Living in a rental house feels like having your own home, and it should for the most part. However, there are some simple things many renters forget they aren’t allowed to do. Here are four things you should never do in a rental house.
Change the Locks
Changing the locks on a home is a relatively common security measure, but renters should never make the change without consulting their landlord first. Preventing your landlord’s access to the house violates landlord-tenant law. These measures are put in place for situations like needing to make emergency repairs while the tenant isn’t home. If you want to change your rental home’s locks, ask your landlord first.
The urge to spruce up your rental home is a common one, but be careful not to violate your lease agreement. While many landlords would be happy to allow tenants to improve their rental properties, others might not want any changes, so it’s best to ask them what they’re okay with. Projects that typically require prior consent from the landlord include:
- Interior and exterior painting
- Changing landscaping elements, including removing plants and trees
- Making repairs or replacing appliances
Whether you’re letting a friend stay with you for a while, officially subletting or getting a pet, adding roommates without your landlord’s consent could lead to eviction. While your landlord may be fine with your new puppy, having long-term house guests or subletting without your landlord’s knowledge likely violates your lease agreement. If you’re planning to have guests, let your landlord know how many and for how long.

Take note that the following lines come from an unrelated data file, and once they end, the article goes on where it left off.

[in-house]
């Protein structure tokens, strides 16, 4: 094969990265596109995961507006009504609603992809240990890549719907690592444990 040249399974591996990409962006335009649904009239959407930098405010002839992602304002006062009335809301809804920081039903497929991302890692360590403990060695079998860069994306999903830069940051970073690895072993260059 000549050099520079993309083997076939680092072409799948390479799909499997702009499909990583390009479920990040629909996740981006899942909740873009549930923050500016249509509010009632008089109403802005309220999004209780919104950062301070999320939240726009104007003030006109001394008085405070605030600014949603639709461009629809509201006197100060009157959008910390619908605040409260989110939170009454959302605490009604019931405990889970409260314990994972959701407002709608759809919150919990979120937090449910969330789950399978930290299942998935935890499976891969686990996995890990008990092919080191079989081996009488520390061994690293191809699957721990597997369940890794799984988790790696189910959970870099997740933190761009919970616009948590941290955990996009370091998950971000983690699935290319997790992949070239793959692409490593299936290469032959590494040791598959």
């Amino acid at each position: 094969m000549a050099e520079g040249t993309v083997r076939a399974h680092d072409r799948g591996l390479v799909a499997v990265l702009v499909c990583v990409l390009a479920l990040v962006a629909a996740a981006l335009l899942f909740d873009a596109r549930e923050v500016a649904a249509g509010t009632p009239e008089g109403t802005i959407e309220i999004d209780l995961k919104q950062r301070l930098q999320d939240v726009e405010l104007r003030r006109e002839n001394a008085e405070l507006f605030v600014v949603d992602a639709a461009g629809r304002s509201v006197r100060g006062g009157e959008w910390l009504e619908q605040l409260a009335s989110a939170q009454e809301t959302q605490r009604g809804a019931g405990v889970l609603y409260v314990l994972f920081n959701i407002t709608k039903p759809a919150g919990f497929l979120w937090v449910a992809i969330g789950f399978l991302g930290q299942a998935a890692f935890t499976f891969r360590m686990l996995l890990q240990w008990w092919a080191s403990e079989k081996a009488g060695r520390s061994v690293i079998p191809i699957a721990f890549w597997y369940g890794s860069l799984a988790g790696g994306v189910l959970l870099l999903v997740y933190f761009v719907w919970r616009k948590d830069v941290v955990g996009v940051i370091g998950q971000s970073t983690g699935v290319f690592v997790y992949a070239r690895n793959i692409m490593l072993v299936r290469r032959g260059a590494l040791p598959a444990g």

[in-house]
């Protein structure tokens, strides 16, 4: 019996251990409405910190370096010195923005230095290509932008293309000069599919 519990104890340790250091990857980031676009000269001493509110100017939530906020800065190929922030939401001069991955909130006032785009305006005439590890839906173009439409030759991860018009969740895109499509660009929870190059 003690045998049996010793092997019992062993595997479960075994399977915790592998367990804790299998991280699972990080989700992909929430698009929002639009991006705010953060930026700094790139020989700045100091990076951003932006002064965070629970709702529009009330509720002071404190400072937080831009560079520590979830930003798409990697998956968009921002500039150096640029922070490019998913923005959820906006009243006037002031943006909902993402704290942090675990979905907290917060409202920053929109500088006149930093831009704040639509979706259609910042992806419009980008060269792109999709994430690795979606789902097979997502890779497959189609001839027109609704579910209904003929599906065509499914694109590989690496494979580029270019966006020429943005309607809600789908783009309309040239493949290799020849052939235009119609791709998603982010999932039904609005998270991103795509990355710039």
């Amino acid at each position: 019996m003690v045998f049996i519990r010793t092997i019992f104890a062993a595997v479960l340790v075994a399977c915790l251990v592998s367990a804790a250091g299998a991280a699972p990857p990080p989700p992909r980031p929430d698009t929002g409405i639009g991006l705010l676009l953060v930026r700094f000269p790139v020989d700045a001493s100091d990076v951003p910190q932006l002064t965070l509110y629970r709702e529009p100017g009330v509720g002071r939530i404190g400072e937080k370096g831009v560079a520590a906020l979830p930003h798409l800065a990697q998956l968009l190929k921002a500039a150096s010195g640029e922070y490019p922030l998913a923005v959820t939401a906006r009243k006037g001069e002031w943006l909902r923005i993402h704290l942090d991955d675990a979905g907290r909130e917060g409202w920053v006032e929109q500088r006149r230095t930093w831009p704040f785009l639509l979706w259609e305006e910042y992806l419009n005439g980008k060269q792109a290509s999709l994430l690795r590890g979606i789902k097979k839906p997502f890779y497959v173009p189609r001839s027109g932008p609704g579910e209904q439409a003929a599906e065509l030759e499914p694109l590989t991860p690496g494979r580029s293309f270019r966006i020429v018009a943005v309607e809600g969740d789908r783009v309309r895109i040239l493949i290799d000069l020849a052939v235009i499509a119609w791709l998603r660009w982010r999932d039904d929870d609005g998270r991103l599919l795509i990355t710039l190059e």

If you want to leave your rental home before the lease is up and would like to sublet, try to work with your landlord. Landlords typically have strict rules for finding a tenant and aren’t likely to agree to this.
Damage the Property
Accidents happen, and most landlords are aware of that. However, any repairs made to damage beyond normal wear and tear in your rental house will come out of your security deposit. When repairs cost more than your deposit, your landlord can sue for payment.
If you accidentally damage your rental property, tell your landlord and pay for additional repair costs if need be. Most importantly, don’t try to fix the damage yourself and hide it from your landlord — honesty is the best policy.
There are a lot of rules associated with renting a house, and leases can be difficult to understand. Before signing a lease, have experienced real-estate attorney Dan Burke review your lease and ensure there are no hidden issues. Contact us today to schedule a free consultation.